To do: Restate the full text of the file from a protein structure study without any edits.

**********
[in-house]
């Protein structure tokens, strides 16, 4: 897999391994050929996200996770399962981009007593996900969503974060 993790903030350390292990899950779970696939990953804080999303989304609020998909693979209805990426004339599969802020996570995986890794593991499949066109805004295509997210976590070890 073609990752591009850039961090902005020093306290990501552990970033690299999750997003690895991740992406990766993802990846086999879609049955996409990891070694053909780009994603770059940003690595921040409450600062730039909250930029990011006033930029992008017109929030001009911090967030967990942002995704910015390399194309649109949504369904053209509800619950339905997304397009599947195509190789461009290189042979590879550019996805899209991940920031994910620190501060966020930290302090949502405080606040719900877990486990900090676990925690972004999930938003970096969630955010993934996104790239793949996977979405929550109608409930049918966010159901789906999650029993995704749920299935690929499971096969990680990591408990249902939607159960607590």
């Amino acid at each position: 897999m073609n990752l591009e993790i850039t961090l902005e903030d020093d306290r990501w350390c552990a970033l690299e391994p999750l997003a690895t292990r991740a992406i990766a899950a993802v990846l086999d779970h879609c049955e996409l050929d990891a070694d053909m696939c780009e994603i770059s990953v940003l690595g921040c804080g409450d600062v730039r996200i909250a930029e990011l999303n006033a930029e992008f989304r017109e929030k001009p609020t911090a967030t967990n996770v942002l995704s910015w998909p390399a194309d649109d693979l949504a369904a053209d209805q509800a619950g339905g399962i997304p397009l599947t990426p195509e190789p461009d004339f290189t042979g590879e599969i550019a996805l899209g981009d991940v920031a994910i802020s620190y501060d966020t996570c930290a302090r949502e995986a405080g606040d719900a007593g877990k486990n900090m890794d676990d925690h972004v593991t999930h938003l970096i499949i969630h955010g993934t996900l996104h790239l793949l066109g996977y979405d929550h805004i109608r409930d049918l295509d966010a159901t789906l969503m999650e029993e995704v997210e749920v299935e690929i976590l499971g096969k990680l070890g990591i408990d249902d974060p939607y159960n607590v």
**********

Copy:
[in-house]
């Protein structure tokens, strides 16, 4: 897999391994050929996200996770399962981009007593996900969503974060 993790903030350390292990899950779970696939990953804080999303989304609020998909693979209805990426004339599969802020996570995986890794593991499949066109805004295509997210976590070890 073609990752591009850039961090902005020093306290990501552990970033690299999750997003690895991740992406990766993802990846086999879609049955996409990891070694053909780009994603770059940003690595921040409450600062730039909250930029990011006033930029992008017109929030001009911090967030967990942002995704910015390399194309649109949504369904053209509800619950339905997304397009599947195509190789461009290189042979590879550019996805899209991940920031994910620190501060966020930290302090949502405080606040719900877990486990900090676990925690972004999930938003970096969630955010993934996104790239793949996977979405929550109608409930049918966010159901789906999650029993995704749920299935690929499971096969990680990591408990249902939607159960607590």
């Amino acid at each position: 897999m073609n990752l591009e993790i850039t961090l902005e903030d020093d306290r990501w350390c552990a970033l690299e391994p999750l997003a690895t292990r991740a992406i990766a899950a993802v990846l086999d779970h879609c049955e996409l050929d990891a070694d053909m696939c780009e994603i770059s990953v940003l690595g921040c804080g409450d600062v730039r996200i909250a930029e990011l999303n006033a930029e992008f989304r017109e929030k001009p609020t911090a967030t967990n996770v942002l995704s910015w998909p390399a194309d649109d693979l949504a369904a053209d209805q509800a619950g339905g399962i997304p397009l599947t990426p195509e190789p461009d004339f290189t042979g590879e599969i550019a996805l899209g981009d991940v920031a994910i802020s620190y501060d966020t996570c930290a302090r949502e995986a405080g606040d719900a007593g877990k486990n900090m890794d676990d925690h972004v593991t999930h938003l970096i499949i969630h955010g993934t996900l996104h790239l793949l066109g996977y979405d929550h805004i109608r409930d049918l295509d966010a159901t789906l969503m999650e029993e995704v997210e749920v299935e690929i976590l499971g096969k990680l070890g990591i408990d249902d974060p939607y159960n607590v």